One thing of note that you will find by reading my comments about each VIDEO we play below, there were some extremely talented singers, songwriters, producers, musicians and arrangers who all traveled in a small circle, working together from project to project.  It seemed like, and I know it was, an explosive musical Renaissance period in Detroit.  You see the beginnings of greatness for countless artists who had an OULET for their Artistic Expression.  To have been an intricate part of that period of explosive creativity had to make some of these artists who still create today, like George Clinton, the geniuses that they are.  Those who have survived are up in age now but remember, they were youngsters during this period of Golden World Records and some of them, I’d guess many of them, trained and untrained, were musical geniuses even then.

Growing up in Detroit, I always heard rumors that Berry Gordy bought out Golden World Records to get rid of the competition that the Fantastic Four presented to the Temptations, J.J. Barnes presented to Marvin Gaye and so on.  I clearly don’t know if it’s true but my memory is of Sweet James Epps and the Fantastic Four cranking out JAM after JAM and then they vanished for several years; not a note from them until “Alvin Stone” in 1975.  That fueled the fire for the rumor that Berry Gordy felt Motown wasn’t big enough for two incredible male singing groups; I happen to have disagreed.  My love for the Fantastic Four had no bearing on my love and devotion to the Temptations.  There was (and still is) enough room in my heart for as many great singers as my ears can hear.  How ‘bout it?  But why did Ed Wingate and Joanne Bratton sell Golden World Records to Berry Gordy in ’66 at a time when they appeared to be coming on strong?  Many Golden World songs sounded an awful lot like Motown songs.  Is there any truth to the rumor that the Funk Brothers (Motown’s studio musicians) also moonlighted at Golden World?  I certainly read that Motown Funk Brother musicians like Bassist, James Jamerson, were fixtures at Golden World.  We’ve all heard rumors about how scarcely money trickled down to the Motown singers and musicians who were the artists; they were gaining fame way faster than they were gaining wealth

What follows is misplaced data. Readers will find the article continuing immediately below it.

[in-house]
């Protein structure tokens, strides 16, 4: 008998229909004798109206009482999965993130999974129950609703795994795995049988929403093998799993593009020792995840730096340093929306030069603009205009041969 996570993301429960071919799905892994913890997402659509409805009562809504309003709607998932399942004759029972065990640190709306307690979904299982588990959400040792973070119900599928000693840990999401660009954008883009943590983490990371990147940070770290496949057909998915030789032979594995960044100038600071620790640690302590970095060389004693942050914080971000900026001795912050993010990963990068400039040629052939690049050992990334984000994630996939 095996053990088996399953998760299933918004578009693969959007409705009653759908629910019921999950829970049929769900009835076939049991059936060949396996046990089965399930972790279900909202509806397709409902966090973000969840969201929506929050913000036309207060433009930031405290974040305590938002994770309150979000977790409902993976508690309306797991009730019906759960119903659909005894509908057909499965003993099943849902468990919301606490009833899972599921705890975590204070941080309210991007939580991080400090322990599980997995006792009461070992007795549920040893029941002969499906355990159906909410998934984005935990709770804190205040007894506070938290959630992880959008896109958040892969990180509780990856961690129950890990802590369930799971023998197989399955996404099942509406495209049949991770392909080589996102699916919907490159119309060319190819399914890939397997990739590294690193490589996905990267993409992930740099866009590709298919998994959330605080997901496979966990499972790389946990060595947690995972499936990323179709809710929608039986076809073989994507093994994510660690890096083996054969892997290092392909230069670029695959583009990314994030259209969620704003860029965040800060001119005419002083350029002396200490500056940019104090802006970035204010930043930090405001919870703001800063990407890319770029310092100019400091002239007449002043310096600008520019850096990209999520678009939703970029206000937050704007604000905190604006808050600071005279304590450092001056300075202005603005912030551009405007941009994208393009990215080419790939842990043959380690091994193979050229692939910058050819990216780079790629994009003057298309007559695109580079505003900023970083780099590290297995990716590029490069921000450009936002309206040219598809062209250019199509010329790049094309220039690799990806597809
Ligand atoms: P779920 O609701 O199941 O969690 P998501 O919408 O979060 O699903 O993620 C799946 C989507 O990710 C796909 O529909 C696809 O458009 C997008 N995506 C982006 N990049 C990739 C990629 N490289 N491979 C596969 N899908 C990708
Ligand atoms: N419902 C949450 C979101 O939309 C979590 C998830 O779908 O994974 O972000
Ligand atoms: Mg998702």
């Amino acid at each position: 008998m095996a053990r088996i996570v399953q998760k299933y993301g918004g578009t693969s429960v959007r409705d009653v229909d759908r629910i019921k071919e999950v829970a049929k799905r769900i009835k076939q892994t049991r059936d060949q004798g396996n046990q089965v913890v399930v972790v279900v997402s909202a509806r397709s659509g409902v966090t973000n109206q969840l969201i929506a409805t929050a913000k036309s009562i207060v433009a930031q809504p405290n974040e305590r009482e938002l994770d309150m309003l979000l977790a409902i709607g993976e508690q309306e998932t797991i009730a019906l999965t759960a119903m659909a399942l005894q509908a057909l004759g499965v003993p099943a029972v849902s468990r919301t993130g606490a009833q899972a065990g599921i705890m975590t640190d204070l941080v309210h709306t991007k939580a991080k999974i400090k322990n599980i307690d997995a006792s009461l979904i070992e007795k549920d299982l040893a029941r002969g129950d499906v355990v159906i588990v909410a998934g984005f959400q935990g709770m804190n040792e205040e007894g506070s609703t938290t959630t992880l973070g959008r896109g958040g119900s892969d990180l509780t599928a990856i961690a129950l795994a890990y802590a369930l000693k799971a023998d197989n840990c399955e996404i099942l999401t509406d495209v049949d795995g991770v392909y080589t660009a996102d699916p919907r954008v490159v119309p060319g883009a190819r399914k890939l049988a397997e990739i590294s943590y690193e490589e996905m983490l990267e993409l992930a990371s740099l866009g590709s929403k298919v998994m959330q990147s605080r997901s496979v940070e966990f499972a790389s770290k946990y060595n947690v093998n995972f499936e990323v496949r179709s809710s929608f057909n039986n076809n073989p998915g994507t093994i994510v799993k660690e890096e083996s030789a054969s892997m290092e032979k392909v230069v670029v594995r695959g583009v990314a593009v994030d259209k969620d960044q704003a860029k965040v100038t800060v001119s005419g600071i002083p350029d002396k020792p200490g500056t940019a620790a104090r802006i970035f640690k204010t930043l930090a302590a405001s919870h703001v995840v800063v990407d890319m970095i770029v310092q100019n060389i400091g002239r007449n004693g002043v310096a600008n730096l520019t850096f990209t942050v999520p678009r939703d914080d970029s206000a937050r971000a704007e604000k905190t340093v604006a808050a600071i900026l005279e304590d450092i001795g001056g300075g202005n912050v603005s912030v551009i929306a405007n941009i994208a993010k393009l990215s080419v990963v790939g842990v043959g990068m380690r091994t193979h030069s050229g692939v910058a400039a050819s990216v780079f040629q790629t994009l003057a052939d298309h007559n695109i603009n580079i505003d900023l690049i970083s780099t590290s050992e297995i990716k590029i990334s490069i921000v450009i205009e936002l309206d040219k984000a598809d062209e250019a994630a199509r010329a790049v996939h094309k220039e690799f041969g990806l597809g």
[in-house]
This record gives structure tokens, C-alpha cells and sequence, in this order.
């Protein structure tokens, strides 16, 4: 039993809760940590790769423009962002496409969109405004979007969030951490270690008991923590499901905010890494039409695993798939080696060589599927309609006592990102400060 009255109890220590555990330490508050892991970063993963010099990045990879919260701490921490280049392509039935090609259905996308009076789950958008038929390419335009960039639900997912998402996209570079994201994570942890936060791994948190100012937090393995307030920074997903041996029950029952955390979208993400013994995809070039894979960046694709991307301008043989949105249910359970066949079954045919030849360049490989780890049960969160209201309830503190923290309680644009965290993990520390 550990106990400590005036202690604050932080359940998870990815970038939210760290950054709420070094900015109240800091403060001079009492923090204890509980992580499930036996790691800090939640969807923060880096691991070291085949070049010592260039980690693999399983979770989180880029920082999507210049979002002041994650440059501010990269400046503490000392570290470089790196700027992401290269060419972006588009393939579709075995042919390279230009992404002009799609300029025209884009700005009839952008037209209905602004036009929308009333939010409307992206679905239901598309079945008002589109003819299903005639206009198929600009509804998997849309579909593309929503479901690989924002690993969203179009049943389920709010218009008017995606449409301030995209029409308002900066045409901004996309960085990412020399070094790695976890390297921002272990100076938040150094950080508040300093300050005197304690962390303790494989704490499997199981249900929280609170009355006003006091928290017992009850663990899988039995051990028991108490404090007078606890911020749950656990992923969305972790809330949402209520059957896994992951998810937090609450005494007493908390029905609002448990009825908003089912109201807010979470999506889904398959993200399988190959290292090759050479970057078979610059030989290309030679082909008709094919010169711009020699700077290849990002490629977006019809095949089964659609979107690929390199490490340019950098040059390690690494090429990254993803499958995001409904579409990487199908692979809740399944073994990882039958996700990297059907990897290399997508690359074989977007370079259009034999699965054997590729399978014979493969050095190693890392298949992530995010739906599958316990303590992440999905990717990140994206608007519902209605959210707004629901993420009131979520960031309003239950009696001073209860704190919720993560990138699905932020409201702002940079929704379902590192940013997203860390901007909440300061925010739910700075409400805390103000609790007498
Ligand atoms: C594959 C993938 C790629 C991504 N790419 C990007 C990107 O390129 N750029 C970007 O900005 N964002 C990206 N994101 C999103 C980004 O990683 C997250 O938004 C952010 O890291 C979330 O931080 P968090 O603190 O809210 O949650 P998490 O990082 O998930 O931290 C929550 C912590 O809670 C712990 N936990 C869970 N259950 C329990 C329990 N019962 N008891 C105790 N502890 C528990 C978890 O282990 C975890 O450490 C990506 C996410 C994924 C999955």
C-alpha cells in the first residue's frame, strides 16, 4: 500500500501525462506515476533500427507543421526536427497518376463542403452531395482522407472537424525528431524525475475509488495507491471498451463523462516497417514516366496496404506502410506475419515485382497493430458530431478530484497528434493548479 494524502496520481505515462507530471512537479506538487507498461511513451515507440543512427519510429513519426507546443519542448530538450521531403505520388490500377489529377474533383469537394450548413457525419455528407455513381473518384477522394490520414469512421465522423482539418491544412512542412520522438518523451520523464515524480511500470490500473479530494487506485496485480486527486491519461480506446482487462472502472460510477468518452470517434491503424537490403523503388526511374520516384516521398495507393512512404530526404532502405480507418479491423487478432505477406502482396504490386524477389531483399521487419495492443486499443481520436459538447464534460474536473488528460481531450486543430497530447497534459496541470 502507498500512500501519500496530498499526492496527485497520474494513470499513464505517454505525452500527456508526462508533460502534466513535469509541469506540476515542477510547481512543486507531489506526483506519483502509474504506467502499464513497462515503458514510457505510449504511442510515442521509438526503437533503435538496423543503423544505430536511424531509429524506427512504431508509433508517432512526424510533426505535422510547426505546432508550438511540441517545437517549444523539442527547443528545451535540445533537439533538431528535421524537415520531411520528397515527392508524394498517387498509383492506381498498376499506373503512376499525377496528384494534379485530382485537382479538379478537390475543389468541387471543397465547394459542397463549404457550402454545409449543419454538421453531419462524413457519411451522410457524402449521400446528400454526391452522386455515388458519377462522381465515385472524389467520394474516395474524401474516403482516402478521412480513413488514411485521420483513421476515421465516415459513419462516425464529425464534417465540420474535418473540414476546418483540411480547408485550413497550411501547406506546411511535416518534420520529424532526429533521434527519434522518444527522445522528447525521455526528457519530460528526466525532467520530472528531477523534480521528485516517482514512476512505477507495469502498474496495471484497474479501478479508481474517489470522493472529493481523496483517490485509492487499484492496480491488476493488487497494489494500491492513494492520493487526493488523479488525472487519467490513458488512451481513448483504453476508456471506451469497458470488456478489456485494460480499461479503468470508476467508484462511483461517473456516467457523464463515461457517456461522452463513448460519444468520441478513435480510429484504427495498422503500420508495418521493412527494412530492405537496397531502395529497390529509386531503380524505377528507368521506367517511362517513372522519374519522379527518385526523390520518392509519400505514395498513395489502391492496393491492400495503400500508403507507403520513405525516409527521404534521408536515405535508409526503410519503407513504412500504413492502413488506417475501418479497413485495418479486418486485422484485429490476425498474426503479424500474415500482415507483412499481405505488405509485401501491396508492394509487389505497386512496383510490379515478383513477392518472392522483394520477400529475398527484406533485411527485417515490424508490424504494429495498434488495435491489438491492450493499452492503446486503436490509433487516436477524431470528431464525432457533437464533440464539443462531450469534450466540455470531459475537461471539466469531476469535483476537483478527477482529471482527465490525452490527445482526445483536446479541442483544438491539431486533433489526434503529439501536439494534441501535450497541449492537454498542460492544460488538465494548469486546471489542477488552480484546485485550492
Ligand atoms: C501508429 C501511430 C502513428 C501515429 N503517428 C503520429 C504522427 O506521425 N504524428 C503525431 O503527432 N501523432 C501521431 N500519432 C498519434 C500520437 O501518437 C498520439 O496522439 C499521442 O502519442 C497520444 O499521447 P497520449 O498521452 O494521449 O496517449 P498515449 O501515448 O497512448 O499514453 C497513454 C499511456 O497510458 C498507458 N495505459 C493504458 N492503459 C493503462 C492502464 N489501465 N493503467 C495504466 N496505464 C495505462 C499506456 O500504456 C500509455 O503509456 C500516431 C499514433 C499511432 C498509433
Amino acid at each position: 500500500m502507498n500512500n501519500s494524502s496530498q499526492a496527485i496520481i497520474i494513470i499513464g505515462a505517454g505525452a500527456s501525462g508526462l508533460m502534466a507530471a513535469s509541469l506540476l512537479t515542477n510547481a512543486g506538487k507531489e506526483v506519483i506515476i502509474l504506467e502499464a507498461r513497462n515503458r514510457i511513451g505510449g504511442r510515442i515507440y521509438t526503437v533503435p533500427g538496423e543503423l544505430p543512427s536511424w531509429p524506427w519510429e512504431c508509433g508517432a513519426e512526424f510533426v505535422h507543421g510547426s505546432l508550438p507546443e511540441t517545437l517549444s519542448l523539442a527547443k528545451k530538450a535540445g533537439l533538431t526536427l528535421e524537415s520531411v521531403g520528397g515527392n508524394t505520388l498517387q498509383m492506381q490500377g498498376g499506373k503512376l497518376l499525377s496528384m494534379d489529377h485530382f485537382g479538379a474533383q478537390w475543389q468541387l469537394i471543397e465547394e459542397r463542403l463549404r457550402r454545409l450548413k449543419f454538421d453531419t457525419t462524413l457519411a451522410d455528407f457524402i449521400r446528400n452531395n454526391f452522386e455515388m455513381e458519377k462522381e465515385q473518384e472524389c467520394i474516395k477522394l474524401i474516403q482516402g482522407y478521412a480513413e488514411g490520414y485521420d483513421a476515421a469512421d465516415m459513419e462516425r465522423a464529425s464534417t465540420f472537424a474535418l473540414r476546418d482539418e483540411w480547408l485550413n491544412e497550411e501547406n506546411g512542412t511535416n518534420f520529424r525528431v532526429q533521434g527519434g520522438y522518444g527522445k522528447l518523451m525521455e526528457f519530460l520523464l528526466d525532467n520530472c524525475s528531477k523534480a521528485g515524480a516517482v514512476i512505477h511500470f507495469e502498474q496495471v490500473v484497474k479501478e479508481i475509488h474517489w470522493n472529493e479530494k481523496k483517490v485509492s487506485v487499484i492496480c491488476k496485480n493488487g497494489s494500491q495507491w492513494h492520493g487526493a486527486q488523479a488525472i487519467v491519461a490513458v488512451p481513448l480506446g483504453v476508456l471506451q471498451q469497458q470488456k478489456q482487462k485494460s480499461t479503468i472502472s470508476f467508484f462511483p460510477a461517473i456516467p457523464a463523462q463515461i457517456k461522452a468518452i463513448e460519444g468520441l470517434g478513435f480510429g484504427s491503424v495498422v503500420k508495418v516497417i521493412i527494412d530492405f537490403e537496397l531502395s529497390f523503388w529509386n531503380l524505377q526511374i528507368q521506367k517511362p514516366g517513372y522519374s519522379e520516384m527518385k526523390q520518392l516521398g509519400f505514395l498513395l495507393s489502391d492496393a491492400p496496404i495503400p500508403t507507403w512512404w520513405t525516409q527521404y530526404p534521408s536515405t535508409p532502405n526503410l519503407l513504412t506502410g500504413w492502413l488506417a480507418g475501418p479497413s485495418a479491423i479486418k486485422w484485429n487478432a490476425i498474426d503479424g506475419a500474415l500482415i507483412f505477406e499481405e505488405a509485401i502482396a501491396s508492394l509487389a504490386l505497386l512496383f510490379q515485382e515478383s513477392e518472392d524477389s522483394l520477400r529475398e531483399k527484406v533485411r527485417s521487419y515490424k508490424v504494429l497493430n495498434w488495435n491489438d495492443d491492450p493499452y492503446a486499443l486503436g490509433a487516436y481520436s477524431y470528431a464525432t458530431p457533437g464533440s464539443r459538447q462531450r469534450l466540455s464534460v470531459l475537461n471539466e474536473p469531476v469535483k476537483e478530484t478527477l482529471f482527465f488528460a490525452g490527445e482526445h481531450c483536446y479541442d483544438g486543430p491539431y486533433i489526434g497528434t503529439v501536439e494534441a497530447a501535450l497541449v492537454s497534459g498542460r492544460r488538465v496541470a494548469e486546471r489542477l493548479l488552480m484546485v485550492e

Well, I could speculate all day long and speak about the stories I heard over the years but I’ve got a much better proposition.  I recently spoke with Diane Mathis, lead singer of the Golden World girl group, the Debonaires.  She shared myth busters and stories with us that says volumes more that my speculating; she was young at the time but she was there, smack dab in the middle of a music explosion.  Wow!  What a blessing for her to be a vital part of a true “happening.”  Her own words about this time and this place are below on VIDEO.  She had a lot to say, lots of memories relived.  Check out her unfiltered video below… along with some (mostly) AUDIO VIDEOS of a sampling of JAMS that came out of Golden World and Ric Tic RecordsDETROIT’S OTHER POWERHOUSE RECORD COMPANY.  By the way, the Diane Mathis interview is lengthy because I wanted you to get the whole feel for the Detroit History that’s inside her.  There are many, many legendary people walking around like her in all of our communities… for the most part, neglected.  If you only knew what that unassuming gentleman standing next to you in the grocery store line accomplished in his day… the history made by that lady who lives next door… the one you always hear singing while weeding her flower garden.  So I didn’t want to limit or whittle down the wonderful stories Diane so graciously shared with us.  Every now and then, you may hear me (Reuben Yabuku) off mic asking Diane a question.  I was not supposed to be seen nor heard but I got so carried away in the discussion, I forgot we were interviewing.  So, every here and there, my voice is heard, off mic, posing the question.  We left my question in the video only if it helped you understand Diane’s response.  Dig it.